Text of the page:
Metropolitan Congregations United

Normandy Superintendent Charles Pearson agreed to a list of principles to reduce suspensions on Saturday, May 23, 2015.
Camille Phillips | St. Louis Public Radio

High school students with Metropolitan Congregations United are calling for a reduction in out-of-school suspensions in area schools. They presented data and recommendations for change Saturday to a group of about 40 educators and community members.

The group, called Students 4 Change, highlighted  a recent UCLA report, which found that Missouri suspends more African-American grade school students than any other state in the country.  Three St. Louis area schools in particular were singled out in the report: Normandy, Riverview Gardens and St. Louis Public Schools.

Normandy parents and community members discuss an update on Normandy Schools Saturday March, 14, 2015.
Camille Phillips | St. Louis Public Radio

Editor's note: HB 42 in its current form has been amended to reduce tuition using a formula instead of capping it at 70 percent of the receiving district's tuition. On March 18, the Senate Education Committee approved the bill for consideration by the full Senate. 

With looming budget concerns and student transfer bills on the fast-track to becoming law, St. Louis nonprofit Beyond Housing held a call to action for Normandy schools on Saturday.

Emanuele Berry | St. Louis Public Radio

Martin Luther King once said that "it is appalling that the most segregated hour of Christian America is 11 o'clock on Sunday morning."

Rev. Dietra Wise Baker says it still is, which is why Baker and more than 100 people from churches across St. Louis gathered to talk about race on Sunday. The event was the first in a series of Sacred Conversation About Race.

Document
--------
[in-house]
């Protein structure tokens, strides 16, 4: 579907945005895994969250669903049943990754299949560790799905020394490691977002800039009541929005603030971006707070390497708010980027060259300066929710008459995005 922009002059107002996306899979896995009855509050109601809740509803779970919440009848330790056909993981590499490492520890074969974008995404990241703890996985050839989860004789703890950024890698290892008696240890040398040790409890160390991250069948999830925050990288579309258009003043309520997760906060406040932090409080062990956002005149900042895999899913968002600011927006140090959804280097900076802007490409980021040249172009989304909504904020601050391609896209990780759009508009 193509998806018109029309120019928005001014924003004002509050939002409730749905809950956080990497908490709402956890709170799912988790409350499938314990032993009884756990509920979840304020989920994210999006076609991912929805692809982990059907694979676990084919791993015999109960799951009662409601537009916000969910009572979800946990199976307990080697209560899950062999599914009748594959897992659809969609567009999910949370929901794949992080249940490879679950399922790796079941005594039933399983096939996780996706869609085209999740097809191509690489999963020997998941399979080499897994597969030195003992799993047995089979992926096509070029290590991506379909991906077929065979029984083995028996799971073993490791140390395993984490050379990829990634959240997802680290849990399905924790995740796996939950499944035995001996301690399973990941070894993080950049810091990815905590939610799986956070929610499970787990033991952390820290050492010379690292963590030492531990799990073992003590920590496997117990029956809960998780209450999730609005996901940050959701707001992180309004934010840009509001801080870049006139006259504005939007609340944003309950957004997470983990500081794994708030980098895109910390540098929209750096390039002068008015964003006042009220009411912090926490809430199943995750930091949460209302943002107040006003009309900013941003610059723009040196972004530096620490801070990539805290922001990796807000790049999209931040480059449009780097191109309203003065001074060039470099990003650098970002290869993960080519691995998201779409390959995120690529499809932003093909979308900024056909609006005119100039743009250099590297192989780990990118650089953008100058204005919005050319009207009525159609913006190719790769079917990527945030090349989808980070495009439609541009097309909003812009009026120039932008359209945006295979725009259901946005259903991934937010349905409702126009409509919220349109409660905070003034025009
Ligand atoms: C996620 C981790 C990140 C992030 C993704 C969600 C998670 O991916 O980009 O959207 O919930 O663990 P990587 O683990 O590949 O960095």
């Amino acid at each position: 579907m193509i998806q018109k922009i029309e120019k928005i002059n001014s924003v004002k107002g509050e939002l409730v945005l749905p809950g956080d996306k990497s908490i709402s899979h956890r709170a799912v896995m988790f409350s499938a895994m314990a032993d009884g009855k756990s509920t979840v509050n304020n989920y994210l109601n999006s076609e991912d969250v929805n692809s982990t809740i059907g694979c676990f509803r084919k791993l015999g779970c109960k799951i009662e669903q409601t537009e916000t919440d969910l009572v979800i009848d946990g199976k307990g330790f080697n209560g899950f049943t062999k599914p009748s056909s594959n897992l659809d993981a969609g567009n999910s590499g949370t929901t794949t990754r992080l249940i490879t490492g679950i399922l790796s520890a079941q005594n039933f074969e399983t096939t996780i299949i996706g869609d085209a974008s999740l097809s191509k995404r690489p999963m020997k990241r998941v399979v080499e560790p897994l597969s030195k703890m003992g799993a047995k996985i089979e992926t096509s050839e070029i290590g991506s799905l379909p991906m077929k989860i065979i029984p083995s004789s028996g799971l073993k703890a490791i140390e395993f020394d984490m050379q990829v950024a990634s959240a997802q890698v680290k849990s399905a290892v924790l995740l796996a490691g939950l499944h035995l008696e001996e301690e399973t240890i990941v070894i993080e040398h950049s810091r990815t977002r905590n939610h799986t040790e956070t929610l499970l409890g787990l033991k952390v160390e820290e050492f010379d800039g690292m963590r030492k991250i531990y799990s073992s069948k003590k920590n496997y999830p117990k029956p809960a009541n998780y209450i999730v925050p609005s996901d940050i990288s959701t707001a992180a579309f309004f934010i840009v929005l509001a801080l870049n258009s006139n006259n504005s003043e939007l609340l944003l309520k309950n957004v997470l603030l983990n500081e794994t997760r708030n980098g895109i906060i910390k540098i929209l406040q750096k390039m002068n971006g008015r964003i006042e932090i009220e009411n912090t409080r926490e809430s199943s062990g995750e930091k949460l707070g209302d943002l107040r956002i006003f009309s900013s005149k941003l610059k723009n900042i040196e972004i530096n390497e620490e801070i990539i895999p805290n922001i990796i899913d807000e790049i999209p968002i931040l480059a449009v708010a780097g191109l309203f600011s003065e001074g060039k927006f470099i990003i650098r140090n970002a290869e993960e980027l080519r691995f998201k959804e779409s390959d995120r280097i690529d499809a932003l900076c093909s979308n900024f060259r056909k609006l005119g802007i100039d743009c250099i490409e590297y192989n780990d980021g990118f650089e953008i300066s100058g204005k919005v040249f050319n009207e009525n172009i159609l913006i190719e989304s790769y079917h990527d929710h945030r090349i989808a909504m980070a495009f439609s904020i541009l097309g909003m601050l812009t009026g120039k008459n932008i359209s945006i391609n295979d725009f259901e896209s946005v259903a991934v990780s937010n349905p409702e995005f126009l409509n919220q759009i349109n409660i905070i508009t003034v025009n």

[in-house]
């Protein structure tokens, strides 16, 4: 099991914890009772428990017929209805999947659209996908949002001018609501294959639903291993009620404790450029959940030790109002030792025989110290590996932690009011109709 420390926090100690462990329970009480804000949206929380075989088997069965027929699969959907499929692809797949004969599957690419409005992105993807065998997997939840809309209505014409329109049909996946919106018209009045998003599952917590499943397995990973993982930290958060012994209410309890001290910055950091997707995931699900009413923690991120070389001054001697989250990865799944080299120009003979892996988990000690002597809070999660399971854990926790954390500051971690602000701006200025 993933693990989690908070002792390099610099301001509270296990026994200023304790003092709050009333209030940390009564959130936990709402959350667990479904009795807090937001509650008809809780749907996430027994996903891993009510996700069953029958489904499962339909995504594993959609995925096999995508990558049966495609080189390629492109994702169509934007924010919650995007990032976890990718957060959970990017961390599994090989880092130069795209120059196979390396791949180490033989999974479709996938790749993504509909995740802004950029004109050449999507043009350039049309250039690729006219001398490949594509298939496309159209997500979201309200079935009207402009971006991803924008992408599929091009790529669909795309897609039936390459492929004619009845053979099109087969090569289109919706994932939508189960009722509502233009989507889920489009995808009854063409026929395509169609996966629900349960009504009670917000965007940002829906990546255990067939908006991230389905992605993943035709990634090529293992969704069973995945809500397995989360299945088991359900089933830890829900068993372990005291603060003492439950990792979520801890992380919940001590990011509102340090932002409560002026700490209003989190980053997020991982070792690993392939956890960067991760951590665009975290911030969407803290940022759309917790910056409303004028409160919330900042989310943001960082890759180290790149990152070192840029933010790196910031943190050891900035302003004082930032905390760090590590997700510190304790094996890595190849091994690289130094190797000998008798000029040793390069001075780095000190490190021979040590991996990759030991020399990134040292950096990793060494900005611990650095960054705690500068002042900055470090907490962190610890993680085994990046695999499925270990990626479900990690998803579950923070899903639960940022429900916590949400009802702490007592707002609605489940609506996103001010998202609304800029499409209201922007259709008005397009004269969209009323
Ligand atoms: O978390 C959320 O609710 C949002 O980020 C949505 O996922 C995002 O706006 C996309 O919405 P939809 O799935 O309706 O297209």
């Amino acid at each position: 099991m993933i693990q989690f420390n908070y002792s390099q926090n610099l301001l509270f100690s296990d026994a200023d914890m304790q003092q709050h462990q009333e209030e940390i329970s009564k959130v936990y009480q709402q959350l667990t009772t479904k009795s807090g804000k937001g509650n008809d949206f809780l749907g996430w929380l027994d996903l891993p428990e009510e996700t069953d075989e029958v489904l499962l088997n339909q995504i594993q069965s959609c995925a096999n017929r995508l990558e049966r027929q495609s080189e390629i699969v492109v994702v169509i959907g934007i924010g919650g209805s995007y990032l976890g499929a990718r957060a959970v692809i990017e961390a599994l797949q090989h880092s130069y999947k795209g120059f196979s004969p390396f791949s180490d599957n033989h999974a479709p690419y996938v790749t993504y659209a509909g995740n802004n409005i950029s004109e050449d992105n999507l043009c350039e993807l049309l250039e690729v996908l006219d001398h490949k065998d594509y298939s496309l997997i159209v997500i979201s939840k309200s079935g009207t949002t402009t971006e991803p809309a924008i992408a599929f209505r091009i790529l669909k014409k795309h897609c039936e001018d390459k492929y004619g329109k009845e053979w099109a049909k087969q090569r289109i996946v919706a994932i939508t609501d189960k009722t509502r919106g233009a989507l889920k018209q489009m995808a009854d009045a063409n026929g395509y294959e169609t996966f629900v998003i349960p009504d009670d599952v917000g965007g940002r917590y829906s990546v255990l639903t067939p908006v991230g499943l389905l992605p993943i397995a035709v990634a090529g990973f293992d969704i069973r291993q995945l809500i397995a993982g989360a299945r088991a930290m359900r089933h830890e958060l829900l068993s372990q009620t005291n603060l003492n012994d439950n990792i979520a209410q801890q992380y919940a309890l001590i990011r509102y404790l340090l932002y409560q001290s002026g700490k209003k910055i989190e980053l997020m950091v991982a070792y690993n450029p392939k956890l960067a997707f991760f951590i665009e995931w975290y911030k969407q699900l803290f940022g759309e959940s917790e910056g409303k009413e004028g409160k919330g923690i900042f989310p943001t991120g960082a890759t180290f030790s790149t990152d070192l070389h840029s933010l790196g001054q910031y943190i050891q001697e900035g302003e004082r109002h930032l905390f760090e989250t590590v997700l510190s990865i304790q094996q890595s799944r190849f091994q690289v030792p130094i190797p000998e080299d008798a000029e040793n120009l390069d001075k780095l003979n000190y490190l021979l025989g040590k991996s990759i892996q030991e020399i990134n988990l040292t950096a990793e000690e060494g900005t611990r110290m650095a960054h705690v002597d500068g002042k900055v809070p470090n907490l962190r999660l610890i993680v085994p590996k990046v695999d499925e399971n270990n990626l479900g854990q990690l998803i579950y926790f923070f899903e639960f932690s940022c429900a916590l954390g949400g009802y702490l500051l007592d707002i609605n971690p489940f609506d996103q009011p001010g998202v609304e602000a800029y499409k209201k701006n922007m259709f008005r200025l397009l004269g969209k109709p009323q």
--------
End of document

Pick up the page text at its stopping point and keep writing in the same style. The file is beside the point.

“The church has work to do on itself as it tries to call moral and ethical standards to the community and point the finger ...” she said. “We have to be on the road before we can invite people along for the journey.”

Kristi Luther | St. Louis Public Radio

Community organizing pays off.

That’s the message in a report released Tuesday by Gamaliel, a national faith-based network with affiliates in 16 states, including Metropolitan Congregations United in the St. Louis region and United Congregations of Metro East.

(Flickr/Cast a Line)

Sixty years ago, Brown v. Board of Education outlawed segregated schools. Now, race and another Brown family are in the news: 18-year-old Michael Brown was shot and killed by a police officer in Ferguson in August.

On Saturday, Metropolitan Congregations United for St. Louis and United Congregations of Metro East are sponsoring a daylong education symposium that will look at those events and racism.

Bill Raack, St. Louis Public Radio

On the 60th anniversary of the historic Brown vs. Board of Education decision Saturday, a small group rallied in front of City Hall to call on elected officials to improve St. Louis’ schools.

The students, parents, members of Metropolitan Congregations United and representatives from the American Federation of Teachers St. Louis want schools turned into “community learning centers.” 

St. Louis Public Schools teachers’ union president Mary Armstrong says she would like these “centers” to focus more on learning and less on student testing.

(via St. Louis Public Schools)

On Tuesday the Missouri Department of Elementary and Secondary Education will consider granting provisional accreditation to St. Louis Public Schools, and the religious group Metropolitan Congregations United (MCU) plans to push state officials to move forward with re-instating local control over the district.

Sunday, the religious group held its annual public meeting and Barbara Paulus, who leads the Economic Task Force for MCU, said earning back accreditation is a key part of ensuring kids get the education they’re entitled to.